Based on this interest level, 20 percent of all vehicles could have SDARS radios in the first five years after both satellite providers are operational, he said. That translates into 40 million subscribers during that time, in contrast to other analysts' projections that the subscriber base will hit 40 million two years later in 2008.

For the survey, Yankee polled registered drivers whose cars are equipped with a cassette or CD player or who plan to buy one of those products in the next two years. The polled drivers represent 80 percent of the vehicles on the road, Leichtman said.

A phone survey of more than 6,000 consumers by Cincinnati-based Critical Mass Media concluded that 34 million people would be willing to pay $400 for an SDARS radio, plus a $10 monthly programming fee.

For terrestrial IBOC service, IBOC-technology developer USADR is conservatively forecasting sales of "hundreds of thousands" of receivers in the first year of service, said marketing director David Salemi. But a late-1999 Polk Verity survey of 2,043 randomly selected early adopters uncovered even higher potential. "Our business plan is more conservative for the financial community," he said.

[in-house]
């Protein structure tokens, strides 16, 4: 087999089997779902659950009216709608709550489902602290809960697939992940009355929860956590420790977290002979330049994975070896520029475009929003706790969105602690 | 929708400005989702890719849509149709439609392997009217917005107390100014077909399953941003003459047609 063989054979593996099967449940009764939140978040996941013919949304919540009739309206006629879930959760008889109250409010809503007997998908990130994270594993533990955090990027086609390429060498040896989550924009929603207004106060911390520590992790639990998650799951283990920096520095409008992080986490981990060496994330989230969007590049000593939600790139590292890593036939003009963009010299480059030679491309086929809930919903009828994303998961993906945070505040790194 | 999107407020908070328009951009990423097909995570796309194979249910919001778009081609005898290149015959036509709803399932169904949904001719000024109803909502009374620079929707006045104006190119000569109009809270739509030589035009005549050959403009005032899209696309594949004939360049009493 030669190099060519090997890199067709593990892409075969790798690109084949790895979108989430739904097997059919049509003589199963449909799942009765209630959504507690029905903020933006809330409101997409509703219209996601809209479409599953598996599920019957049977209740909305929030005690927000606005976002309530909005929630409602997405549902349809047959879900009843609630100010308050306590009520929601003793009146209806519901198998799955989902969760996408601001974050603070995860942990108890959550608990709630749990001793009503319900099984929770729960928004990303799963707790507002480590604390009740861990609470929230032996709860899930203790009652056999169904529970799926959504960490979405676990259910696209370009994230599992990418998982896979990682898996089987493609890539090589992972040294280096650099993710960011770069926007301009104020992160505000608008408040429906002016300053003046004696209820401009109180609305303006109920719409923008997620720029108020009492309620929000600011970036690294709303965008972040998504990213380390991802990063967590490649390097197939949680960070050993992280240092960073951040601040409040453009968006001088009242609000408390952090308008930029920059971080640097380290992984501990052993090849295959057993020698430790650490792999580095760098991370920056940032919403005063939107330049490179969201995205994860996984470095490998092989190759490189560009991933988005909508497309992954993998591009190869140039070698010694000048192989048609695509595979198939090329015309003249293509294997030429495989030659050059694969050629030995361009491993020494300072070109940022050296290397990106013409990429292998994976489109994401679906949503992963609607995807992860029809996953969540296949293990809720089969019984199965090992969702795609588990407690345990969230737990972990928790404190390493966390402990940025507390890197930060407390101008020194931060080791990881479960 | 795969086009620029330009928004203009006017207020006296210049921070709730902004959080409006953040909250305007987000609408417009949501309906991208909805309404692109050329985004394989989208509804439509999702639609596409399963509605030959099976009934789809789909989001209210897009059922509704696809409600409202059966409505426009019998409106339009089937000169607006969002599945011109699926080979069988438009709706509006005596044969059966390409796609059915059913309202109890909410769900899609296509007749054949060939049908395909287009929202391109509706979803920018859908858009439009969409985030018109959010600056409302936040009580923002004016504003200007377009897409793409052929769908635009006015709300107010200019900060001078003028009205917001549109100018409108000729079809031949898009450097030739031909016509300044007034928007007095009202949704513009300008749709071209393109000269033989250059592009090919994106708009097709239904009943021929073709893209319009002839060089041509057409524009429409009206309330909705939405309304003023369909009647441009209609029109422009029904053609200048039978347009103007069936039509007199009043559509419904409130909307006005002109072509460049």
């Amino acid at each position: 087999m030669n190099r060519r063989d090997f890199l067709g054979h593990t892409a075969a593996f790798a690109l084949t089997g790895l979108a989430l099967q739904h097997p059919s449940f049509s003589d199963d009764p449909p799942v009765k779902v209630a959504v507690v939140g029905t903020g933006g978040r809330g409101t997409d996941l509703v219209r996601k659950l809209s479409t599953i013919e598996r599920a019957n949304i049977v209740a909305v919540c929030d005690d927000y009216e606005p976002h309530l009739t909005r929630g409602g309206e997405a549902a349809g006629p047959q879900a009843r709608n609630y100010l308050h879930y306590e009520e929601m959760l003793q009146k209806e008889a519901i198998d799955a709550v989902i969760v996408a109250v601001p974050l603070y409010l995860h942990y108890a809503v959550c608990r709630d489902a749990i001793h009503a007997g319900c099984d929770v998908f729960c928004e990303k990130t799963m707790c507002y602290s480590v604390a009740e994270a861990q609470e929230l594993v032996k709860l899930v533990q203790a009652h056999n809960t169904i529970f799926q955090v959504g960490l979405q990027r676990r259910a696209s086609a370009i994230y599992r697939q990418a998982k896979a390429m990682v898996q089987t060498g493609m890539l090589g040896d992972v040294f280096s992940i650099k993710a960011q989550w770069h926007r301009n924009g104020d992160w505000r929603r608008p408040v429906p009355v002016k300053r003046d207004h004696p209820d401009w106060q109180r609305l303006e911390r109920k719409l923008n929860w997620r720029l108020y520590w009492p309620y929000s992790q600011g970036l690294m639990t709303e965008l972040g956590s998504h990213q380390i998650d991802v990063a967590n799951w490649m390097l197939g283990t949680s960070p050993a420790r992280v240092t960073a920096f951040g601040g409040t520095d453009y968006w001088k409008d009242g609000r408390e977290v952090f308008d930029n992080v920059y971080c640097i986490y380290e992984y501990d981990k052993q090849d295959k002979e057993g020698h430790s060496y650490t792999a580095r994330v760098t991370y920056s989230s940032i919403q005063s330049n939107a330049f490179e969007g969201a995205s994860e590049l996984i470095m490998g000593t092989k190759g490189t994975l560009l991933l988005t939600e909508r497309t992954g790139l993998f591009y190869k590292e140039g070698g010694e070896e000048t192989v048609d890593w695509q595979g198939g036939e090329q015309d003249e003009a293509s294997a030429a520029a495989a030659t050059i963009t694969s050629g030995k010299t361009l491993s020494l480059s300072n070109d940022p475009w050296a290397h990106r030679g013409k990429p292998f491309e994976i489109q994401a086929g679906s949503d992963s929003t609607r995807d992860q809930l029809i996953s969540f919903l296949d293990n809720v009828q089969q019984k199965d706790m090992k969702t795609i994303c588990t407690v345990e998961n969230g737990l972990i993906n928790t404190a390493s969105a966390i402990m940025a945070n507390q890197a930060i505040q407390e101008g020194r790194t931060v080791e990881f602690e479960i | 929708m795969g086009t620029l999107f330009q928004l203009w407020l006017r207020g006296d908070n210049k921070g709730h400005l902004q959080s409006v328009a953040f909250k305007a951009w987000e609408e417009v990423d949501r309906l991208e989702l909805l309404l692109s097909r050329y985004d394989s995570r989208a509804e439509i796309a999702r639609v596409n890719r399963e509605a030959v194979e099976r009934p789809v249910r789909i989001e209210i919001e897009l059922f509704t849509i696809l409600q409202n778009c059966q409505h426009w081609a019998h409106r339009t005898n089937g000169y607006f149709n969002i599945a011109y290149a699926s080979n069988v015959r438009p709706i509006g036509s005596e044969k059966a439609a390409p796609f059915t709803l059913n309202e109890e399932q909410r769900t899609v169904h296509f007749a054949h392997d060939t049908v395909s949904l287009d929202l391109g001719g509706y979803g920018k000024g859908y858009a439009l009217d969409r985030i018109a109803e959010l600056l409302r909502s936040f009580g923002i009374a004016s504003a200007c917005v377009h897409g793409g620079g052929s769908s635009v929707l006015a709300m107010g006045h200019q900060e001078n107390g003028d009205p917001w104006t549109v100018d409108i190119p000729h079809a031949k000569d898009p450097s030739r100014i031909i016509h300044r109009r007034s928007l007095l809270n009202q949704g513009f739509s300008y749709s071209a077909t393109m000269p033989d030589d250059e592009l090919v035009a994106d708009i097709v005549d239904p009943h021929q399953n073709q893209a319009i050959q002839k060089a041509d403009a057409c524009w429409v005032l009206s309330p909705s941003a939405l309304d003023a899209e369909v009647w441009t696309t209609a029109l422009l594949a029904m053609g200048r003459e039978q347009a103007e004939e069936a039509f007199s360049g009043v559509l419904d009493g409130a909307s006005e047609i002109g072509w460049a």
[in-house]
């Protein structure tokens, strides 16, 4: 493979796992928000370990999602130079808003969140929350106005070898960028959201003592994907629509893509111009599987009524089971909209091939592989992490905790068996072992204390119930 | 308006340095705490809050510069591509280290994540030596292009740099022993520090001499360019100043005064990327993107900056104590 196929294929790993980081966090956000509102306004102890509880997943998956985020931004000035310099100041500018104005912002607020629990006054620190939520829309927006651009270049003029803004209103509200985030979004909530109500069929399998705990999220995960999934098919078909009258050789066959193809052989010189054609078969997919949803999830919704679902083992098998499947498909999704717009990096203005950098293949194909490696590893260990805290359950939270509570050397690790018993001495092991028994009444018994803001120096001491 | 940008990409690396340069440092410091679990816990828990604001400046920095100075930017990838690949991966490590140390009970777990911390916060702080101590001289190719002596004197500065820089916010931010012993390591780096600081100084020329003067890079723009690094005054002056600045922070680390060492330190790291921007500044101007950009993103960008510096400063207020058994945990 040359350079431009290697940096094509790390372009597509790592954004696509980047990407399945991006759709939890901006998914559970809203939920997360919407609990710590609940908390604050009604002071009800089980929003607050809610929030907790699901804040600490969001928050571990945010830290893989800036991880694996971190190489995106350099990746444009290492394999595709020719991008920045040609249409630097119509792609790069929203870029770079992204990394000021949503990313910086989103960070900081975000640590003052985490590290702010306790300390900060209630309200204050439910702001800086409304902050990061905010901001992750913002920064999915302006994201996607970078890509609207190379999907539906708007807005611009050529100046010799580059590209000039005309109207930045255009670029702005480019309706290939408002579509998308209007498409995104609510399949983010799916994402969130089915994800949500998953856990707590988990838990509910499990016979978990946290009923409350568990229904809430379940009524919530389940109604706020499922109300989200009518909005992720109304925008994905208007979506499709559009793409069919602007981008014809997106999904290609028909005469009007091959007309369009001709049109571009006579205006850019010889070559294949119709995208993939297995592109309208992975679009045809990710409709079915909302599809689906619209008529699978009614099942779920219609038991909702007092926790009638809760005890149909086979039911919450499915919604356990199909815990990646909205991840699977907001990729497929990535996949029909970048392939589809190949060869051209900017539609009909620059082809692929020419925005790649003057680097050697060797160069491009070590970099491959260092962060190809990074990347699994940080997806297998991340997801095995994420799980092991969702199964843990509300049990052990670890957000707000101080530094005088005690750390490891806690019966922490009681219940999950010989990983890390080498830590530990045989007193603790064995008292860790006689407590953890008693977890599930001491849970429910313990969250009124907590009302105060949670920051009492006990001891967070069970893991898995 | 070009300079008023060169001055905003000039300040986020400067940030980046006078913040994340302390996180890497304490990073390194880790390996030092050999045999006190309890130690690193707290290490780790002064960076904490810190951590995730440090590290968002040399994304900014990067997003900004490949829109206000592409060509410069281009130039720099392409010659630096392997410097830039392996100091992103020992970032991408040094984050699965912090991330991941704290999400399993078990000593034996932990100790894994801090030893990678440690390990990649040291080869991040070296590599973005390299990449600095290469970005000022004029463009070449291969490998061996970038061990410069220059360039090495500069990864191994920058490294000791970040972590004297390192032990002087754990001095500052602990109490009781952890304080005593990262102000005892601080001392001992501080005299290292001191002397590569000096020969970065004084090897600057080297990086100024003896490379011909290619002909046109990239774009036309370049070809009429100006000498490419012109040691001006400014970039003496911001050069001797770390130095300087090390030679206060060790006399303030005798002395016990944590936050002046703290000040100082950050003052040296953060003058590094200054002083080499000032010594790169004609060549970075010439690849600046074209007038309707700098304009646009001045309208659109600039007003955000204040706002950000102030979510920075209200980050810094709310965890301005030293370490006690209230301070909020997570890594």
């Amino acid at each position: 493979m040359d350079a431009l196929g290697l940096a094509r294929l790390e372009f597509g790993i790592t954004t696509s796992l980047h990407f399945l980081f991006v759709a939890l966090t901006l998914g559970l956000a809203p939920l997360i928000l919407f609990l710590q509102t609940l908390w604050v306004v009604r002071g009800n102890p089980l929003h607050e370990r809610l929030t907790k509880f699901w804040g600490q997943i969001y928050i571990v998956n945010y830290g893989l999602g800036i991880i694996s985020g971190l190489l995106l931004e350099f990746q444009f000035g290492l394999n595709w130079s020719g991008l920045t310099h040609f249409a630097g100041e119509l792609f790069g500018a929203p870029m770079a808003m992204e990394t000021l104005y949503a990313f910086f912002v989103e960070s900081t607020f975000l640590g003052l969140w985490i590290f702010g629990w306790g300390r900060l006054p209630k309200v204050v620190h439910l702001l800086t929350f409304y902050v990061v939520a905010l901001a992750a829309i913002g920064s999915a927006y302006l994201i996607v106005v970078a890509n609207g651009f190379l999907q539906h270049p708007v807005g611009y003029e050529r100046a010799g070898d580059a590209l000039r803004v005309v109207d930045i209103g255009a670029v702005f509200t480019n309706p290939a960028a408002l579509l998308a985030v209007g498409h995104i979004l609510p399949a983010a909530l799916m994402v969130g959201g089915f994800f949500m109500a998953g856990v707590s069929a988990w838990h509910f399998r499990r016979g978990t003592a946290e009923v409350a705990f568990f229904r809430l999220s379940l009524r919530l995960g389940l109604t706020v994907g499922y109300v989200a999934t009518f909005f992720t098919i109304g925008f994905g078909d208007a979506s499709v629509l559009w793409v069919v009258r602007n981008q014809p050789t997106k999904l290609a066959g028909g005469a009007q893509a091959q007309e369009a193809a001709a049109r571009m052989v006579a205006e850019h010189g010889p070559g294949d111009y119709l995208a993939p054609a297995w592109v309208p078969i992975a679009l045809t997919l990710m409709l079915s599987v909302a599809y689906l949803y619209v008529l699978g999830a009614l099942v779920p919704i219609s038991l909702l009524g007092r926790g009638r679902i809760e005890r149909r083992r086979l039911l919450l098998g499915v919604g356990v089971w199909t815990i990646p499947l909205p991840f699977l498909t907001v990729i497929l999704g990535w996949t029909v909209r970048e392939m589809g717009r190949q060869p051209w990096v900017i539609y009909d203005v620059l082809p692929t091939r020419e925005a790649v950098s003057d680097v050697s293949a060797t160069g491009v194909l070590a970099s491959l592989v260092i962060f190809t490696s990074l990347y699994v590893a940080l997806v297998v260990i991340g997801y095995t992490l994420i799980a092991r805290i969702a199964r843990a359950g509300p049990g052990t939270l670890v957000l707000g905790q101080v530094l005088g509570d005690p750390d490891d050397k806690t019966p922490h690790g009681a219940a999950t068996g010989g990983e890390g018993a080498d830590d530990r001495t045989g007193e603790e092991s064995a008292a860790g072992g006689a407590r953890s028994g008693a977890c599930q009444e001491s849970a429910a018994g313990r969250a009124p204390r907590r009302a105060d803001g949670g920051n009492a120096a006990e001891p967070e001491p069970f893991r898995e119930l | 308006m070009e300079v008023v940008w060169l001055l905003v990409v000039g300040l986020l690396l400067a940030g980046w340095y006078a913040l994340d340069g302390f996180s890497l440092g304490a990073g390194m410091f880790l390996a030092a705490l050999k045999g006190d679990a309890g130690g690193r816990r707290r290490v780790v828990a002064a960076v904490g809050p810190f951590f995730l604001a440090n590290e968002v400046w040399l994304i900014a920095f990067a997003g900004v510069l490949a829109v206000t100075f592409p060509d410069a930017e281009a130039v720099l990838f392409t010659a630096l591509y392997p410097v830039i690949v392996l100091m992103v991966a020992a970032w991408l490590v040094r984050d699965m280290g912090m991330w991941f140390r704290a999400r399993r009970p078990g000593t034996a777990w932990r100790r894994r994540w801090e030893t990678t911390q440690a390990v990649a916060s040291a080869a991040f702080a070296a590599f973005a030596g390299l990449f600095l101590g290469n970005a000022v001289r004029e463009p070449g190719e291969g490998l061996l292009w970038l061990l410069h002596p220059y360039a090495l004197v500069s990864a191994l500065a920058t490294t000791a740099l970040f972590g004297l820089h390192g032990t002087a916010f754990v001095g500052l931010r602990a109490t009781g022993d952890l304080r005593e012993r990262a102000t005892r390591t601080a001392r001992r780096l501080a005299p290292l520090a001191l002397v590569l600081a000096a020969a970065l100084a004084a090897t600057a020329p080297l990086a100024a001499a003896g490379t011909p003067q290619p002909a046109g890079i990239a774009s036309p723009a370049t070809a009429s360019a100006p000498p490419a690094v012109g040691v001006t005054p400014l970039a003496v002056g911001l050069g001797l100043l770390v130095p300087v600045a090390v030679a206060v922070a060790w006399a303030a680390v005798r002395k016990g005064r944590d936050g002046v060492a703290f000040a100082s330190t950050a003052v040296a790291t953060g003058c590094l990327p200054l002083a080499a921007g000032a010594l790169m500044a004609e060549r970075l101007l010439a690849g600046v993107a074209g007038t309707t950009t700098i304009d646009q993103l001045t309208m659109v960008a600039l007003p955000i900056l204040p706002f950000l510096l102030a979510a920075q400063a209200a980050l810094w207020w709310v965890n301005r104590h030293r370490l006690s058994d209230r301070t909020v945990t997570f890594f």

Polk's survey, commissioned by USADR, found that two early adopter segments - audio enthusiasts and digital enthusiasts - would buy 3.3 million receivers during the first year of service if the average receiver were priced at $350. Cumulative sales would rise to 18 million unit sales by the end of the fifth year, assuming a constant average price of $350.

At a constant average $500, receiver sales would start at 2 million in year one and rise to more than a cumulative 16 million by the end of the fifth year. At $750, sales would start at almost 2 million in year one and hit a cumulative 14 million by the end of the fifth. At $1,500, sales would hit 800,000 in the first year and about 13 million in the fifth.